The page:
This article is fifth in a series exploring how to approach close reading. If you’d like, go back and read the previous articles on how to get started teaching close readinghow to find a “goldilocks” close reading text, how to design questions for close reading lessons, and how to approach the first lesson.

During Act I of close reading, you guided your students as they read the text and explored what the text says. Now, you can set the stage for Act II, which will bring your students closer to the last act of deep understanding.

Act II: How the Text Works

Act II is the second reading of the text. Now the spotlight shifts to thinking about how the text works. This is the time to explore elements such as text structure, vocabulary, and author’s craft (see “How to Design Questions for Deep Understanding”). Act II is also a great opportunity to incorporate annotation, since these elements provide readers with much to ponder.

The Role of Annotation

One great way for readers to demonstrate and to document thinking about a text is through annotation. Douglas Fisher and Nancy Frey (2013) refer to annotation as “reading with a pencil.” When students annotate as they read, they are actively engaged in the reading, and they demonstrate what they understand or do not understand about the text. The type of annotation that students use can vary depending on grade level and purpose—students might circle particular words, use predetermined marks or symbols to indicate connections or important details, or write thoughts and questions in the margins. Keep in mind that annotation is an acquired skill that you, as the lead actor, must demonstrate before having your troupe try it on their own.

What Are Students’ Roles During Act II?

Throughout Act II, students will:

  • read all or portions of the text a second time, independently, with other students, or with the teacher;
  • annotate the text by addressing how the text works, such as:
    • words used by the author that might be interesting or confusing;
    • words, phrases, and/or sentences that indicate organizational structure, such as cause/effect, chronology, problem/solution;
    • choices made by the author, such as the placement of an idea in a particular section of the text;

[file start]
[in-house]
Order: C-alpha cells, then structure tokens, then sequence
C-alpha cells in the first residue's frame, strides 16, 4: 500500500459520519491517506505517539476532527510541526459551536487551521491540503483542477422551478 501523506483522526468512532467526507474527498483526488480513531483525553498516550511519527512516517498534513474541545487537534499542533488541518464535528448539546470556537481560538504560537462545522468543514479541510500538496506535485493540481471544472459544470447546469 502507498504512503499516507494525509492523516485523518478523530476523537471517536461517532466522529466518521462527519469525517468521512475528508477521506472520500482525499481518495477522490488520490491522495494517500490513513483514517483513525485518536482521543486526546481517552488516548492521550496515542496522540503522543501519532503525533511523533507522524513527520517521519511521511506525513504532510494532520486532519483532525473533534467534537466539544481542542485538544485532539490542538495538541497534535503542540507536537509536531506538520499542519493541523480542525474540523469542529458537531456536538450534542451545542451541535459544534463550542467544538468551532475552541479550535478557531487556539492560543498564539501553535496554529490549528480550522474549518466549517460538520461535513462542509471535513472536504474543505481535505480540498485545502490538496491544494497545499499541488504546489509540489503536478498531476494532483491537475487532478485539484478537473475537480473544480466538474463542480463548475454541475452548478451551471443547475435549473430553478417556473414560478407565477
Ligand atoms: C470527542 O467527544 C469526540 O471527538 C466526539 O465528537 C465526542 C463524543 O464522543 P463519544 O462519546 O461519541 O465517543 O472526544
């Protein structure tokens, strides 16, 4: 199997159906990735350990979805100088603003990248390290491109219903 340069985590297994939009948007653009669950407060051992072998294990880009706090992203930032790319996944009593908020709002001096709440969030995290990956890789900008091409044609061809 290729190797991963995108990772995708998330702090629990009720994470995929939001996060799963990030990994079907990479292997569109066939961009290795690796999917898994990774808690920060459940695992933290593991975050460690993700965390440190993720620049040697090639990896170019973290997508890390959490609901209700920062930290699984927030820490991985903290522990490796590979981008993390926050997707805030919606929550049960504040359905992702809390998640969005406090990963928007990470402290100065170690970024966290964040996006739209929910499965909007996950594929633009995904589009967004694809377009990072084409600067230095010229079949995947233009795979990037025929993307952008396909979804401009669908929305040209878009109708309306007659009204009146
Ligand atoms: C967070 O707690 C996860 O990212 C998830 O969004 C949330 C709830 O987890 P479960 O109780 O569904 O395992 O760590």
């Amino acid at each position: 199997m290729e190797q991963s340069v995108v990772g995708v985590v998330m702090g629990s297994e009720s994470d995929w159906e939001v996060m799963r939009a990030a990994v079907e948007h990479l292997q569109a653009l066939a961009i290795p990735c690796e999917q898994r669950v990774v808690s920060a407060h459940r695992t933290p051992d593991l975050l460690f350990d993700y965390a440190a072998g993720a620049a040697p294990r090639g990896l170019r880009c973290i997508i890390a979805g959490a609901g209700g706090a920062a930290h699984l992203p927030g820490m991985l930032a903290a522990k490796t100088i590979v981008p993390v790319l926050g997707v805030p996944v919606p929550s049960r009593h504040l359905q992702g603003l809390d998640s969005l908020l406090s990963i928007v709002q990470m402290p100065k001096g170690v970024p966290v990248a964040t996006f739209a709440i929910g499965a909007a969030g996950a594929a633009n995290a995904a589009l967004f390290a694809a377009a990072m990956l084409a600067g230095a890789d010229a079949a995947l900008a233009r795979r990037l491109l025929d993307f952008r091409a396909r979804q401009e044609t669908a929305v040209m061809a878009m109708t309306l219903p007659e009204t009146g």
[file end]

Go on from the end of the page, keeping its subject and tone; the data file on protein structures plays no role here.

• answer teacher-provided, text-dependent questions about how the text works;
  • share annotations and talk about how the text works with classmates and the teacher, in pairs, in small groups, and/or in whole-class discussions.

What is the Teacher’s Role During Act II?

Your role in Act II is to direct the close reading and to gather evidence of students’ understandings and misconceptions as they make sense of the text. You should:

  • set purposes for students before they begin the second reading, taking into consideration:
    • What do you want students to understand about how the text works? For example, “Today, we are going to focus on understanding some of the vocabulary used by Chief Wahunsonacock in his speech and why he might have chosen these words.”
    • Which aspect(s) of how the text works do you want students to focus on as they annotate?
    • Which style(s) of annotation do you want students to use— circling/underlining words, phrases, or sentences; inserting symbols; writing ideas or questions in margins, etc.? For example, “As you read, please place a ‘cc’ next to words that you think you can figure out using context clues in the speech. Place a question mark next to words that you are unsure of.”
  • guide and support students as they read the text for the second time.
  • provide students with text-dependent questions such as: Why does Chief Wahunsonacock begin his speech by stating that he is growing old and will soon die? What does the word “exhort” mean in the last paragraph, and why might the Chief have used this word?
  • gather evidence of students’ understandings by:
    • listening to students’ conversations about the text;
    • observing students’ annotations;
    • jotting notes about your findings;
    • collecting responses to questions if you elect to have students write their answers.

In my classroom, I had students share their annotated texts with the class using the document camera. They would take turns playing the role of director as they pointed to their marks and notes on the screen and explained their thinking to their audience. You can also try other forms of sharing, such as Gallery Walks to observe annotations or the Fishbowl method in which a small group of students talks through a question together while the rest of the class observes the conversation.

As you and your cast of characters progress through Act II, much of the initial stage fright will begin to dissipate and students will start to feel comfortable with close reading. Maybe they will even begin to eagerly anticipate Act III, in which you will explore what the text means.


Frey, Nancy and Douglas Fisher. “Close Reading.” Principal Leadership. January 2013, pp. 57-59.


More on Close Reading

This article is fifth in a series on close reading. Learn more about how to plan close reading lessons for your classroom by digging into the series:

  1. Diving In to Close Reading
  2. How to Find “Goldilocks” Texts for Close Reading Lessons
  3. How to Design Questions for Deep Understanding in Close Reading
  4. Act I of Close Reading: What the Text Says
  5. Act II of Close Reading: How the Text Works
  6. Act III of Close Reading: What the Text Means
  7. 15 Interventions for Close Reading Lessons